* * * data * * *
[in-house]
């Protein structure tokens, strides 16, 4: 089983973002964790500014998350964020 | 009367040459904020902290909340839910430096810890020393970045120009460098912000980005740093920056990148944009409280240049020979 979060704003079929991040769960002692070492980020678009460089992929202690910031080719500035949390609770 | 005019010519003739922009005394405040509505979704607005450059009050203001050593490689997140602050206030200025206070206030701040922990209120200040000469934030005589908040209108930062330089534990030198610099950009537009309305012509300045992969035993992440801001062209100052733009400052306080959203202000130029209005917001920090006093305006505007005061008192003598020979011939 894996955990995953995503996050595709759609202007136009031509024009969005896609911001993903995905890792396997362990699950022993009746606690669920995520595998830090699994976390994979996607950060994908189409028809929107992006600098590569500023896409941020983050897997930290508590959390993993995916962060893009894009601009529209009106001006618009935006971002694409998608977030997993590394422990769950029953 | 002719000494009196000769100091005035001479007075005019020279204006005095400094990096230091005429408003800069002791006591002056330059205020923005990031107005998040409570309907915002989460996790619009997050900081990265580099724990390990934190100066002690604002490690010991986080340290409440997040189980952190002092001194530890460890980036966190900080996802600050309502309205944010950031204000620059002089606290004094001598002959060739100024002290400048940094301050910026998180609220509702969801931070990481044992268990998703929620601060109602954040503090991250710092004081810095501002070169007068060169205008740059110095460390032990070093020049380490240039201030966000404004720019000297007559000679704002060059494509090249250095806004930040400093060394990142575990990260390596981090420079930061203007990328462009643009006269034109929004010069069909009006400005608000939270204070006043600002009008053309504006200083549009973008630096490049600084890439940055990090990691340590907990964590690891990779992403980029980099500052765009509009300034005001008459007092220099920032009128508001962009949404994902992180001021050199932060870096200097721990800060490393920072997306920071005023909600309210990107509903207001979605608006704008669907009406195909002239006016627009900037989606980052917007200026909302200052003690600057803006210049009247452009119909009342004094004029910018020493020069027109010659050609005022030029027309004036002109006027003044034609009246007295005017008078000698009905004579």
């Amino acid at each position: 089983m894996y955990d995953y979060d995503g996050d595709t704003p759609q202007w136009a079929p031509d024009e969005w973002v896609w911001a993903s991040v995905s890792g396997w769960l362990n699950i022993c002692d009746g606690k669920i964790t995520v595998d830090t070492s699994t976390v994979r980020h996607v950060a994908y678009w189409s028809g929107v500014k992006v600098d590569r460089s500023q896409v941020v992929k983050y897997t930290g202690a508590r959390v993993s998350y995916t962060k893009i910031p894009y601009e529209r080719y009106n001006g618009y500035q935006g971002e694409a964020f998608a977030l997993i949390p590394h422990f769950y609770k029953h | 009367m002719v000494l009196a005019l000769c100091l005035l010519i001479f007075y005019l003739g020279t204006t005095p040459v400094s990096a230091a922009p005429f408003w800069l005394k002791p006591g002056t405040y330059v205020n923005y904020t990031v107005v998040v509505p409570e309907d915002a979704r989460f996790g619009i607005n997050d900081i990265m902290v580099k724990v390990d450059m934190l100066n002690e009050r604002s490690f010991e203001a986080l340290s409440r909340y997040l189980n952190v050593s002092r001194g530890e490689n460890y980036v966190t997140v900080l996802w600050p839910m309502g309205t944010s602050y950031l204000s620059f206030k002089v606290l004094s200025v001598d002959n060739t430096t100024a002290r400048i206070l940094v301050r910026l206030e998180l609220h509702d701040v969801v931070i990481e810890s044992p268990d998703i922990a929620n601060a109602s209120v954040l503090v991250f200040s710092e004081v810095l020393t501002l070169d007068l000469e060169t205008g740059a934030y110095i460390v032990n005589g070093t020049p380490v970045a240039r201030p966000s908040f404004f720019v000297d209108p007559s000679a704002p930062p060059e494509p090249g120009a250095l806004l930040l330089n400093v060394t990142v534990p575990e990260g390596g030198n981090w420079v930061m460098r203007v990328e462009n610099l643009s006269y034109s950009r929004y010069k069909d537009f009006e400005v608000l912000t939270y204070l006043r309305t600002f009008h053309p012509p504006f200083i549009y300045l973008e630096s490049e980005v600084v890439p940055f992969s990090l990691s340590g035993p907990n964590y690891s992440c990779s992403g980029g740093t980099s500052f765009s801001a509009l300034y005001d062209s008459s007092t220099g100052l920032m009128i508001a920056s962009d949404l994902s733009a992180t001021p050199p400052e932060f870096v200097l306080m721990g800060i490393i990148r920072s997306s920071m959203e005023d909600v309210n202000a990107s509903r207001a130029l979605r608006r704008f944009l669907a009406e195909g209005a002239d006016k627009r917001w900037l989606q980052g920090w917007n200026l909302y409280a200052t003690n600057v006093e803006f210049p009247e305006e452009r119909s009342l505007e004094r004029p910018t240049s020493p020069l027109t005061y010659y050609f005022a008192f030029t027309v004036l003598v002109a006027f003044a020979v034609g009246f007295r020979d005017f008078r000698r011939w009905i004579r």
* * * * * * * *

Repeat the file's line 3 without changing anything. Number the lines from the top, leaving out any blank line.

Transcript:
């Amino acid at each position: 089983m894996y955990d995953y979060d995503g996050d595709t704003p759609q202007w136009a079929p031509d024009e969005w973002v896609w911001a993903s991040v995905s890792g396997w769960l362990n699950i022993c002692d009746g606690k669920i964790t995520v595998d830090t070492s699994t976390v994979r980020h996607v950060a994908y678009w189409s028809g929107v500014k992006v600098d590569r460089s500023q896409v941020v992929k983050y897997t930290g202690a508590r959390v993993s998350y995916t962060k893009i910031p894009y601009e529209r080719y009106n001006g618009y500035q935006g971002e694409a964020f998608a977030l997993i949390p590394h422990f769950y609770k029953h | 009367m002719v000494l009196a005019l000769c100091l005035l010519i001479f007075y005019l003739g020279t204006t005095p040459v400094s990096a230091a922009p005429f408003w800069l005394k002791p006591g002056t405040y330059v205020n923005y904020t990031v107005v998040v509505p409570e309907d915002a979704r989460f996790g619009i607005n997050d900081i990265m902290v580099k724990v390990d450059m934190l100066n002690e009050r604002s490690f010991e203001a986080l340290s409440r909340y997040l189980n952190v050593s002092r001194g530890e490689n460890y980036v966190t997140v900080l996802w600050p839910m309502g309205t944010s602050y950031l204000s620059f206030k002089v606290l004094s200025v001598d002959n060739t430096t100024a002290r400048i206070l940094v301050r910026l206030e998180l609220h509702d701040v969801v931070i990481e810890s044992p268990d998703i922990a929620n601060a109602s209120v954040l503090v991250f200040s710092e004081v810095l020393t501002l070169d007068l000469e060169t205008g740059a934030y110095i460390v032990n005589g070093t020049p380490v970045a240039r201030p966000s908040f404004f720019v000297d209108p007559s000679a704002p930062p060059e494509p090249g120009a250095l806004l930040l330089n400093v060394t990142v534990p575990e990260g390596g030198n981090w420079v930061m460098r203007v990328e462009n610099l643009s006269y034109s950009r929004y010069k069909d537009f009006e400005v608000l912000t939270y204070l006043r309305t600002f009008h053309p012509p504006f200083i549009y300045l973008e630096s490049e980005v600084v890439p940055f992969s990090l990691s340590g035993p907990n964590y690891s992440c990779s992403g980029g740093t980099s500052f765009s801001a509009l300034y005001d062209s008459s007092t220099g100052l920032m009128i508001a920056s962009d949404l994902s733009a992180t001021p050199p400052e932060f870096v200097l306080m721990g800060i490393i990148r920072s997306s920071m959203e005023d909600v309210n202000a990107s509903r207001a130029l979605r608006r704008f944009l669907a009406e195909g209005a002239d006016k627009r917001w900037l989606q980052g920090w917007n200026l909302y409280a200052t003690n600057v006093e803006f210049p009247e305006e452009r119909s009342l505007e004094r004029p910018t240049s020493p020069l027109t005061y010659y050609f005022a008192f030029t027309v004036l003598v002109a006027f003044a020979v034609g009246f007295r020979d005017f008078r000698r011939w009905i004579r």